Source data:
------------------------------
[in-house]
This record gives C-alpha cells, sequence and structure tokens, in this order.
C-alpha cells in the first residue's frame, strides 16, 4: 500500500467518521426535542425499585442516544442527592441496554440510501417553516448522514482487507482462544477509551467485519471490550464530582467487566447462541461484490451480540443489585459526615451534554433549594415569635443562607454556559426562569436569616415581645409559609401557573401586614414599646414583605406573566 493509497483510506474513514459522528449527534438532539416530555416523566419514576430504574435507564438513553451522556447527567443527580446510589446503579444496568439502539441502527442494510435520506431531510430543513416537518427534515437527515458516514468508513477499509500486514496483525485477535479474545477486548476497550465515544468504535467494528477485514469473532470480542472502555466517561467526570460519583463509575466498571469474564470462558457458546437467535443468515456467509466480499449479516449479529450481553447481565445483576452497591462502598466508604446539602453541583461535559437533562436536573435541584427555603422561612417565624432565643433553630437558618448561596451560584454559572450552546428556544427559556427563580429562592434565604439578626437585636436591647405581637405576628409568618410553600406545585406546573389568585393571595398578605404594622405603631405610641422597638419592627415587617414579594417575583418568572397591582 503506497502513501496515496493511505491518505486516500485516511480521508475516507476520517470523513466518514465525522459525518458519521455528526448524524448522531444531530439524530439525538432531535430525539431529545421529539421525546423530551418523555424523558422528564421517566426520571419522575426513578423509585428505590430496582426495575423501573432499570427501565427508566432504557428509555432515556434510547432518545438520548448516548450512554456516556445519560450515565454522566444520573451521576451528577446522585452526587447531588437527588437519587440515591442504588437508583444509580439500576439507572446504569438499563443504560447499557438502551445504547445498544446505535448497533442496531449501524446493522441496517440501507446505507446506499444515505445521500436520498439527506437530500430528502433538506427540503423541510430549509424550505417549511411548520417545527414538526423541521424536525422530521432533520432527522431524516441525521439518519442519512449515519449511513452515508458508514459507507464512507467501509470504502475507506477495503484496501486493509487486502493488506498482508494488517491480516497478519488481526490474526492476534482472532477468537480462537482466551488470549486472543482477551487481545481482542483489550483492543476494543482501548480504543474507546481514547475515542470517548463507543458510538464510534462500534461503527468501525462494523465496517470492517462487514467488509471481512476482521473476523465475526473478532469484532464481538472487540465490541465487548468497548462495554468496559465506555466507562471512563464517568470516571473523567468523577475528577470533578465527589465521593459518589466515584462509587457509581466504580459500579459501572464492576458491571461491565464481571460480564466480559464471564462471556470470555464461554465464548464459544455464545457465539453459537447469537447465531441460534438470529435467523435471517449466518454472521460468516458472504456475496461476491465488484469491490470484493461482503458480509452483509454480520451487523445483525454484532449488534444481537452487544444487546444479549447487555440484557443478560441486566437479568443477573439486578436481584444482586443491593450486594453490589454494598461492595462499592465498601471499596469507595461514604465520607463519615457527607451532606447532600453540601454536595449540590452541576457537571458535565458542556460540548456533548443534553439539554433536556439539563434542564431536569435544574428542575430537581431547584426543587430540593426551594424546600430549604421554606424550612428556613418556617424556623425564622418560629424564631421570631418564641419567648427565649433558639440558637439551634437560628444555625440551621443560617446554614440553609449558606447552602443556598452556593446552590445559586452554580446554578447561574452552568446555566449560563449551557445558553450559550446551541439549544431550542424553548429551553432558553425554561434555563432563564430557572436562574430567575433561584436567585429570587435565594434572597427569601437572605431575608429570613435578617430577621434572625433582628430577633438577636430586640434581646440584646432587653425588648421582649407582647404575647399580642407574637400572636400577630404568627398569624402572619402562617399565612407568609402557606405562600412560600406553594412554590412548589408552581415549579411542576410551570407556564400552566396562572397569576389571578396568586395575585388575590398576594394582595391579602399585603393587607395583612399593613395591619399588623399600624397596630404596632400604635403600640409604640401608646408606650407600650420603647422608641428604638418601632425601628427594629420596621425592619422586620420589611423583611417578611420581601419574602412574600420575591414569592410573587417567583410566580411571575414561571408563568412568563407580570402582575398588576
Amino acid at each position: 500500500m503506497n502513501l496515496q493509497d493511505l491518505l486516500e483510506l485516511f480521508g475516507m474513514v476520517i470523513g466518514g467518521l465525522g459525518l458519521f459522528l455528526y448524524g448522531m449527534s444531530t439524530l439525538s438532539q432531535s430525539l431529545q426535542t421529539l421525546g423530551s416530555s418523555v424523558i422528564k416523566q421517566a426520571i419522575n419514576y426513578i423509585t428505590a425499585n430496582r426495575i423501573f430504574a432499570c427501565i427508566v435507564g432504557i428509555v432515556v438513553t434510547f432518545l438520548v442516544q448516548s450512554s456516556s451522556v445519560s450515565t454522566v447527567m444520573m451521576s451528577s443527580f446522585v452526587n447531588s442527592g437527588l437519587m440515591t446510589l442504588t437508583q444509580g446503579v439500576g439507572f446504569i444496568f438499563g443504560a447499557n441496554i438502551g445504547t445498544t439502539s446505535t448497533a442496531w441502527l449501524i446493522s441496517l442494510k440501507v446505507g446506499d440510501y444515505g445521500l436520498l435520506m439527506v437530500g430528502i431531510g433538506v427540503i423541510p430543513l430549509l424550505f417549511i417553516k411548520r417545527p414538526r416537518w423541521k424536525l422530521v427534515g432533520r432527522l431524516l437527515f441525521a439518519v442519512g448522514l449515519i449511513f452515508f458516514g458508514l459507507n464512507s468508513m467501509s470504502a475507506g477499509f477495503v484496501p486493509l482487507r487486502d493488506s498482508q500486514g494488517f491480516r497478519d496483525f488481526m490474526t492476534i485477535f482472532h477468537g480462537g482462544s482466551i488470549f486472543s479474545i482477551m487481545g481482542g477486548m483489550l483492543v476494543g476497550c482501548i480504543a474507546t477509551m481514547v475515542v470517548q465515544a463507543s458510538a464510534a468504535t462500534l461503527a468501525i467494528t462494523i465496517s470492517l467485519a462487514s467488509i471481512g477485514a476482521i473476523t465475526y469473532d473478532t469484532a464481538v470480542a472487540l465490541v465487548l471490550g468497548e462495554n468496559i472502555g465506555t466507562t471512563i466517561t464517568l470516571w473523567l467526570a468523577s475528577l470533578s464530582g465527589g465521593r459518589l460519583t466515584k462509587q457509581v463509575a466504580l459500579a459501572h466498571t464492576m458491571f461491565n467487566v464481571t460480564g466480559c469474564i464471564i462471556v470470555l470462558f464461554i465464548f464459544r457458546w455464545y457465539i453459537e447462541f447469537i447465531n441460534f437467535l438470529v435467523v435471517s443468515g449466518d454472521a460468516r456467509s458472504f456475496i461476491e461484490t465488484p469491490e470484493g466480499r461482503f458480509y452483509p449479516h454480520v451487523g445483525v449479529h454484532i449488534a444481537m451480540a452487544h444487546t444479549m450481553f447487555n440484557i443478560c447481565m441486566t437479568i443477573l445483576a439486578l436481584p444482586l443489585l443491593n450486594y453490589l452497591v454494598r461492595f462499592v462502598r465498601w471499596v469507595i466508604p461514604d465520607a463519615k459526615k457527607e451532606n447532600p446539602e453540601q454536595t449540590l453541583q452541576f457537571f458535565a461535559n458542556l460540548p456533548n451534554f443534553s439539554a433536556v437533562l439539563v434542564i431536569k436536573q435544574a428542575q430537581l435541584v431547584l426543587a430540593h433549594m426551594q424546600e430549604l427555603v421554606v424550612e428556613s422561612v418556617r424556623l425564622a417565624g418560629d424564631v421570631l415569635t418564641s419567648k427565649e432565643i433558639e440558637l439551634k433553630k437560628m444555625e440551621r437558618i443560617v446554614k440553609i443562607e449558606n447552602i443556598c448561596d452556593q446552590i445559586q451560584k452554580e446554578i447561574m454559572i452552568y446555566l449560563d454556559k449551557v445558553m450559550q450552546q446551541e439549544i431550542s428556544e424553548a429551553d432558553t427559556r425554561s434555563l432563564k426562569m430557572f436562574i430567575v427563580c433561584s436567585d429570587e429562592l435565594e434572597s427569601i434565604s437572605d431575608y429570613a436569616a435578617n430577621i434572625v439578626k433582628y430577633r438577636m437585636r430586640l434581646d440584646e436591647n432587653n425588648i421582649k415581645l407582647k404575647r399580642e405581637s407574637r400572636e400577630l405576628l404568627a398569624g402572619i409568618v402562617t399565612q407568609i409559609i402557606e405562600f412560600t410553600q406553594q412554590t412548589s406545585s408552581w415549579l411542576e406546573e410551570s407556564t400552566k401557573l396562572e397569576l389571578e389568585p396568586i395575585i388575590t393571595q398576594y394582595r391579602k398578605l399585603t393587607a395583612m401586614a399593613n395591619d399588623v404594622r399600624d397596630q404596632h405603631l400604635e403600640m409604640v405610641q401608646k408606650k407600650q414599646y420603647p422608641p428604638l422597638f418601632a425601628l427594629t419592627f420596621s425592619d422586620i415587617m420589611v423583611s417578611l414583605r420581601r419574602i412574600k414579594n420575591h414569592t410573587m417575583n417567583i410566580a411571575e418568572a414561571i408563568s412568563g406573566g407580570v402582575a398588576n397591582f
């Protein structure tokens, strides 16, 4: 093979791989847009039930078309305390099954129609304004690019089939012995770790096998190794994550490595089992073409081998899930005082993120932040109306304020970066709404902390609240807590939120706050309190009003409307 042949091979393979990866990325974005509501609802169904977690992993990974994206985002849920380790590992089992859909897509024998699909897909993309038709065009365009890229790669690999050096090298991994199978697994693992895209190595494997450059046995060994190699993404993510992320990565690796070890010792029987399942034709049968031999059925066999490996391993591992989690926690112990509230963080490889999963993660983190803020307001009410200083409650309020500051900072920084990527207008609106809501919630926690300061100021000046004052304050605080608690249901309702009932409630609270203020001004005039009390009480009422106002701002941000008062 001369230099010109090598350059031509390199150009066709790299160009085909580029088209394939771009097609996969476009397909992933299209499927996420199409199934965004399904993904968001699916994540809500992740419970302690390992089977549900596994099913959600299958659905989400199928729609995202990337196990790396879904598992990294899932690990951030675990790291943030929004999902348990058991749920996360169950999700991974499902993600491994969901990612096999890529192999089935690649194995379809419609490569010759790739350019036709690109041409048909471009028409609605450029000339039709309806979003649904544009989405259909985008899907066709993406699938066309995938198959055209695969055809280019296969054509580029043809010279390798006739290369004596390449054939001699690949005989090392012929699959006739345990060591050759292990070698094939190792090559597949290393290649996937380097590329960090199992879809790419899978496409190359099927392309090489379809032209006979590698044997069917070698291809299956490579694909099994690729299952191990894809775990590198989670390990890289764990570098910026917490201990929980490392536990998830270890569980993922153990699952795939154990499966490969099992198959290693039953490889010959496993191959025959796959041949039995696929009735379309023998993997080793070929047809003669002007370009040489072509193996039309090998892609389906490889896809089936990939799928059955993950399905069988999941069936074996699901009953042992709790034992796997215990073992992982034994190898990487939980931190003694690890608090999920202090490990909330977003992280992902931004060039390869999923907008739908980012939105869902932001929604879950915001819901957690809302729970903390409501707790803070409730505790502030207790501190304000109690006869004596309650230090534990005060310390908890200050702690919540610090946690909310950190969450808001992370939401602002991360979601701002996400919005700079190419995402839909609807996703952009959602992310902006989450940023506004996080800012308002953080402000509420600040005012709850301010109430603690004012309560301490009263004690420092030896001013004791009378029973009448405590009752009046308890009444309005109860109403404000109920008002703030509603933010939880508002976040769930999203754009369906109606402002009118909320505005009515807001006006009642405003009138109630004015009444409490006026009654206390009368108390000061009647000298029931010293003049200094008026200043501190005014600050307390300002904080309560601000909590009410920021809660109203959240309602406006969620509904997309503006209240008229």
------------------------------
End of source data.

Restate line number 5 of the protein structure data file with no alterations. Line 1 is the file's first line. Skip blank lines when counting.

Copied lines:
């Protein structure tokens, strides 16, 4: 093979791989847009039930078309305390099954129609304004690019089939012995770790096998190794994550490595089992073409081998899930005082993120932040109306304020970066709404902390609240807590939120706050309190009003409307 042949091979393979990866990325974005509501609802169904977690992993990974994206985002849920380790590992089992859909897509024998699909897909993309038709065009365009890229790669690999050096090298991994199978697994693992895209190595494997450059046995060994190699993404993510992320990565690796070890010792029987399942034709049968031999059925066999490996391993591992989690926690112990509230963080490889999963993660983190803020307001009410200083409650309020500051900072920084990527207008609106809501919630926690300061100021000046004052304050605080608690249901309702009932409630609270203020001004005039009390009480009422106002701002941000008062 001369230099010109090598350059031509390199150009066709790299160009085909580029088209394939771009097609996969476009397909992933299209499927996420199409199934965004399904993904968001699916994540809500992740419970302690390992089977549900596994099913959600299958659905989400199928729609995202990337196990790396879904598992990294899932690990951030675990790291943030929004999902348990058991749920996360169950999700991974499902993600491994969901990612096999890529192999089935690649194995379809419609490569010759790739350019036709690109041409048909471009028409609605450029000339039709309806979003649904544009989405259909985008899907066709993406699938066309995938198959055209695969055809280019296969054509580029043809010279390798006739290369004596390449054939001699690949005989090392012929699959006739345990060591050759292990070698094939190792090559597949290393290649996937380097590329960090199992879809790419899978496409190359099927392309090489379809032209006979590698044997069917070698291809299956490579694909099994690729299952191990894809775990590198989670390990890289764990570098910026917490201990929980490392536990998830270890569980993922153990699952795939154990499966490969099992198959290693039953490889010959496993191959025959796959041949039995696929009735379309023998993997080793070929047809003669002007370009040489072509193996039309090998892609389906490889896809089936990939799928059955993950399905069988999941069936074996699901009953042992709790034992796997215990073992992982034994190898990487939980931190003694690890608090999920202090490990909330977003992280992902931004060039390869999923907008739908980012939105869902932001929604879950915001819901957690809302729970903390409501707790803070409730505790502030207790501190304000109690006869004596309650230090534990005060310390908890200050702690919540610090946690909310950190969450808001992370939401602002991360979601701002996400919005700079190419995402839909609807996703952009959602992310902006989450940023506004996080800012308002953080402000509420600040005012709850301010109430603690004012309560301490009263004690420092030896001013004791009378029973009448405590009752009046308890009444309005109860109403404000109920008002703030509603933010939880508002976040769930999203754009369906109606402002009118909320505005009515807001006006009642405003009138109630004015009444409490006026009654206390009368108390000061009647000298029931010293003049200094008026200043501190005014600050307390300002904080309560601000909590009410920021809660109203959240309602406006969620509904997309503006209240008229």